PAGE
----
To begin building this task, we can double click this icon or right click and select Edit, and that will open up the Task Builder. The task builder is a development interface used to visually assemble a series of steps. This is done through a drag and drop interface. [00:04:30] Now that a task builder is open, let's go through some of the features.

On the bottom you have your debug pane. With this, you can see the output of particular things. The contents of variables, monitor breakpoints and so forth. On the left are all of your available actions. They are organized alphabetically. On the right hand side you have you Workspace. So what you'll be doing is choosing an action from the left and dragging it over to the right.

Let's open up an application using the Run Action. Search for Run, [00:05:00] drag it on out, and let's say we'll point it to Notepad. Once we've done that, we can click Okay.

Now that we are done with our task, let's save and close it. This will take us back to the workflow designer.

Since we have one task configured and ready to go, let's go to the repository and pull in a couple of tasks that I have already created. How about we add some email notification. [00:05:30] Suppose we want this workflow to run on Monday, Wednesday, Friday at midnight. We drag over a schedule like so, and configure it. Select the specific days of the week and then set a time to run. Once everything is set, click on Update.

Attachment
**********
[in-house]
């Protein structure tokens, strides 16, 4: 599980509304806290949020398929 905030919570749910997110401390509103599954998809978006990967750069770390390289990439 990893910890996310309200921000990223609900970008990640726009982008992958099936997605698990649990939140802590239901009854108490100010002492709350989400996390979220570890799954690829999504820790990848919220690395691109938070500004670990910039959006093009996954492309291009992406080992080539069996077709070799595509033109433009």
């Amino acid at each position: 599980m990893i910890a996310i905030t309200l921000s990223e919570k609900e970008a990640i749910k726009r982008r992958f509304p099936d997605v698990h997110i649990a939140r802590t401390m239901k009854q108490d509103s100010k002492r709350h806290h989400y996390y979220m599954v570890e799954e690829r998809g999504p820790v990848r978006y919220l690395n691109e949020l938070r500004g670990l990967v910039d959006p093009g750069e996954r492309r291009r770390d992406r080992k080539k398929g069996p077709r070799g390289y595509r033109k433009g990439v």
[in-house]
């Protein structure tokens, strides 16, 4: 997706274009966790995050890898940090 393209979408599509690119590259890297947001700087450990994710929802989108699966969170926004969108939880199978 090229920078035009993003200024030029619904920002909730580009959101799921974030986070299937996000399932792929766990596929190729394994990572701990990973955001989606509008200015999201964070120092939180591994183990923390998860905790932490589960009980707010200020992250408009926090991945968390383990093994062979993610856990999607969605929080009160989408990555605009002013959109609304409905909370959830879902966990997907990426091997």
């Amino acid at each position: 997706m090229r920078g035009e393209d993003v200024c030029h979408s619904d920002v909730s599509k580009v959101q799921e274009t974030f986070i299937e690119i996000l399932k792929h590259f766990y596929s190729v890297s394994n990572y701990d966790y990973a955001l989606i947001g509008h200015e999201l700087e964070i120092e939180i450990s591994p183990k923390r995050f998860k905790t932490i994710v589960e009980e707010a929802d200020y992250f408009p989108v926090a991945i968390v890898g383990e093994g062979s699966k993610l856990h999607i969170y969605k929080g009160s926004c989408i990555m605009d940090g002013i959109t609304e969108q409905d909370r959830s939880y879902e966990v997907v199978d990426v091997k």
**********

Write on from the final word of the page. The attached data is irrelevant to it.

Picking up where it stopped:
Now that all of our triggers and tasks are in place, let's connect [00:06:00] the arrows to create an execution path. As you can see, Automate Enterprise gives you the power to very quickly and easily create automation for a complex business process.

We hope that you have found this introduction helpful and encourage you to check out more of our online content for a deeper look into Automate's features.


Ready for the next chapter?

Chapter 3: Overview of Tasks